Look what happened recently when the CEOs of several large U.S. corporations such as WorldCom and Enron cooked the books so their stock prices would rise--confidence fell and prices crashed instead. That's because our financial system operates on trust.
To maintain trust, Wall Street has rules about how companies conduct business--rules that are enforced. When John Rigas, founder and former CEO of cable-TV giant Adelphia Communications Corp., and his two sons allegedly stole hundreds of millions of dollars from the company, they were arrested and charged with conspiracy to commit fraud.
The sad thing about the accounting scandal at Enron is that it didn't cause the values of only Enron stock to disappear. It indirectly affected all of Wall Street, causing billions of dollars of equity to evaporate overnight.
Trust is important. When it's broken, it's hard to restore. Yet there are those in the church--where trust ought to be most important--who apparently don't see the significance of it.
Look what's happened in the Roman Catholic Church. Attendance and offerings are way down due to the scandal about sexual misconduct among priests. For many Catholics the real problem isn't only the individual pedophiles--as bad as that is--but the lack of response of leadership. They are hurt and disillusioned by the reluctance of bishops to take action that would protect their children.
I've seen a similar reaction among charismatics. People who love God and say they are Spirit-filled stop attending church because they have been hurt by leaders who have broken their trust.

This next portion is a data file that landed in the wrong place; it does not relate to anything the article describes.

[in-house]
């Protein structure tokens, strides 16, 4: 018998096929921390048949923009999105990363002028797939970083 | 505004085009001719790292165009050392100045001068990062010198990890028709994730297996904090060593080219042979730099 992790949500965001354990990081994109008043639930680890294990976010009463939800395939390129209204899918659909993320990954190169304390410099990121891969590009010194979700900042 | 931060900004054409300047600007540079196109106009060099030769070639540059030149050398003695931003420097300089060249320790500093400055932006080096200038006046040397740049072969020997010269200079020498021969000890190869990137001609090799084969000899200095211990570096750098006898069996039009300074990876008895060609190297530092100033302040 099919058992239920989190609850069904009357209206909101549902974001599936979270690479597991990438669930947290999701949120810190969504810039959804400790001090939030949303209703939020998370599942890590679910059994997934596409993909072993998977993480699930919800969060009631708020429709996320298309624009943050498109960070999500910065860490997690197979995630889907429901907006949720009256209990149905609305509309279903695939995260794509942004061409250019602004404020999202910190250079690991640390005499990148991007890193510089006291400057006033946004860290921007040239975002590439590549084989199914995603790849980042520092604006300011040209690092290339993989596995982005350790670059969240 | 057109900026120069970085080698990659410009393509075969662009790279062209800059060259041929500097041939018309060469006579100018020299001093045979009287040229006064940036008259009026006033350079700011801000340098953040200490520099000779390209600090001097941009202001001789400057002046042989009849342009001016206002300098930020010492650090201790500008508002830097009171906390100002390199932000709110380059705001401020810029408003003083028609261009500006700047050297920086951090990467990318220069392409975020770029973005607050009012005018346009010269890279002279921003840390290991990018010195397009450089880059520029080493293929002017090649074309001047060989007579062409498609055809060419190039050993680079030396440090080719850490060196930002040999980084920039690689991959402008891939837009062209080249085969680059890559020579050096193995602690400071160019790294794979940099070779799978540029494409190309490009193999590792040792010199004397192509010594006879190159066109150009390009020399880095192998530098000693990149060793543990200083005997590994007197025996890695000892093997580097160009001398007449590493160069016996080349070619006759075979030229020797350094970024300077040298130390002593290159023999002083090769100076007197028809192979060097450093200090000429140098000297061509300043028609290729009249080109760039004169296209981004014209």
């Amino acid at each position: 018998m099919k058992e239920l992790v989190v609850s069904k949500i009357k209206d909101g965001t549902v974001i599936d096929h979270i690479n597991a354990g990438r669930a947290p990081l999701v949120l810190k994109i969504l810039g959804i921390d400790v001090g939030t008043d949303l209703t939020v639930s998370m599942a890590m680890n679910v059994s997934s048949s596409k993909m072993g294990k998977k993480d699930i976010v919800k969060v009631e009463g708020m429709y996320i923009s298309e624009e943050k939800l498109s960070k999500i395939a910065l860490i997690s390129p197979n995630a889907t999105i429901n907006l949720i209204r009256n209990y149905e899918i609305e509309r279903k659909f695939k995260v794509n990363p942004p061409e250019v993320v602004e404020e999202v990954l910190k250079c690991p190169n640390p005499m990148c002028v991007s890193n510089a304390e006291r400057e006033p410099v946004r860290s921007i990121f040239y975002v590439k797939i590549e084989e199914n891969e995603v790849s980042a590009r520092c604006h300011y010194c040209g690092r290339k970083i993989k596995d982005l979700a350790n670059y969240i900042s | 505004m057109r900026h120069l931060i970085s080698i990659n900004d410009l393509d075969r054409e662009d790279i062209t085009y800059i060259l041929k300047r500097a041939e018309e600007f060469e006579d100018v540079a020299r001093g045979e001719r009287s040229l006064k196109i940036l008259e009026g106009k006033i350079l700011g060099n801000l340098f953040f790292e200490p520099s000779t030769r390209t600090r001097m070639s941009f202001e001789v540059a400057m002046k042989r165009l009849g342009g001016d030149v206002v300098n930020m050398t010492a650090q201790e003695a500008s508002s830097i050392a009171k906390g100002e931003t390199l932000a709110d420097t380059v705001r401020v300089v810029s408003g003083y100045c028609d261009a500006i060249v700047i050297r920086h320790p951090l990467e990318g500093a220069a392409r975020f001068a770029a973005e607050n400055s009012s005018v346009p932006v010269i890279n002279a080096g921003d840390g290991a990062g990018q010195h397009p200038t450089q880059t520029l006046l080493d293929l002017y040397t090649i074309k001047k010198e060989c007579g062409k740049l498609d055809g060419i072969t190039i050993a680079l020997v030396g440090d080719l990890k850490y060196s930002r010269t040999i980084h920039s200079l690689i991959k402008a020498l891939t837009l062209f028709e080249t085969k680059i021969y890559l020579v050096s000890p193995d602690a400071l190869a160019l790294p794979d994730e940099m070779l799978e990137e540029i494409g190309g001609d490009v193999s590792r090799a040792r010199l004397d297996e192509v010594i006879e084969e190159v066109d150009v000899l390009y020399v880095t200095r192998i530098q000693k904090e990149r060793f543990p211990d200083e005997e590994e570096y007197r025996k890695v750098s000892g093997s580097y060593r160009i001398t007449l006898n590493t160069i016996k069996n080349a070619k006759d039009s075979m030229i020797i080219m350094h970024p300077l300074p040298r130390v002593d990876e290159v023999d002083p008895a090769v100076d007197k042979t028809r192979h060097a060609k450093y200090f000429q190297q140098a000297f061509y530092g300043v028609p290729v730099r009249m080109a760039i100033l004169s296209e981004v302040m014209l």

And where the trust was greatest, the hurt is greatest. So in the body of Christ, when a pastor takes off with his choir director or engages in financial improprieties, the sense of loss is sometimes devastating.
Of course not everyone is affected to the same degree. But the Bible says when one part of the body is hurt, the entire body suffers. A scandal in one church causes all churches to suffer because people become disillusioned about all clergy and just stay home rather than entrusting their spiritual growth to someone who may prove to be ungodly.
When scandals occur on Wall Street, the guilty parties are brought to justice. In the church at large, on the other hand--and especially in independent charismatic churches--there is usually very little accountability. Leaders, even godly respected leaders, choose to look the other way, ignore the problem and hope it doesn't affect them.
Take John Jacobs of the Power Team, for example. I believe that when a youth evangelist such as Jacobs divorces his godly wife, remarries and then quickly annuls his second marriage, his behavior raises questions in everyone's mind--questions that affect the ministry of everyone else out there who, like Jacobs, is reaching out to youth.
Or take Clarence McClendon of Los Angeles. When he divorced his wife of 16 years and then remarried someone else within a week, his actions affected many other pastors and hurt many church members.
At one time McClendon was one of the up-and-coming leaders in the Pentecostal arena. Now his national influence is a fraction of what it was. And because of the visibility of his divorce, believers are scrutinizing other up-and-coming leaders and wondering, Will they be the next to fall?
I believe betrayal of trust is a serious problem in the church that can be corrected only when respected Christian leaders who have proven themselves over the long haul such as Jack Hayford, Tommy Barnett or Paul Crouch speak up and set a standard for dealing with sin among church leadership.
If we want to see revival in this country, the church must get its act together. We must restore trust in leaders. We must disciple believers and point the unsaved--who are looking for answers--to the church. We must hold the ungodly among us accountable so that disillusionment is no longer a concern--and the vicious cycle we've been in is broken once and for all.
Stephen Strang is founder and publisher of Charisma. He invites you to attend the Charisma 2002 Conference Oct. 31-Nov. 2, 2002. Call (800) 837-0378.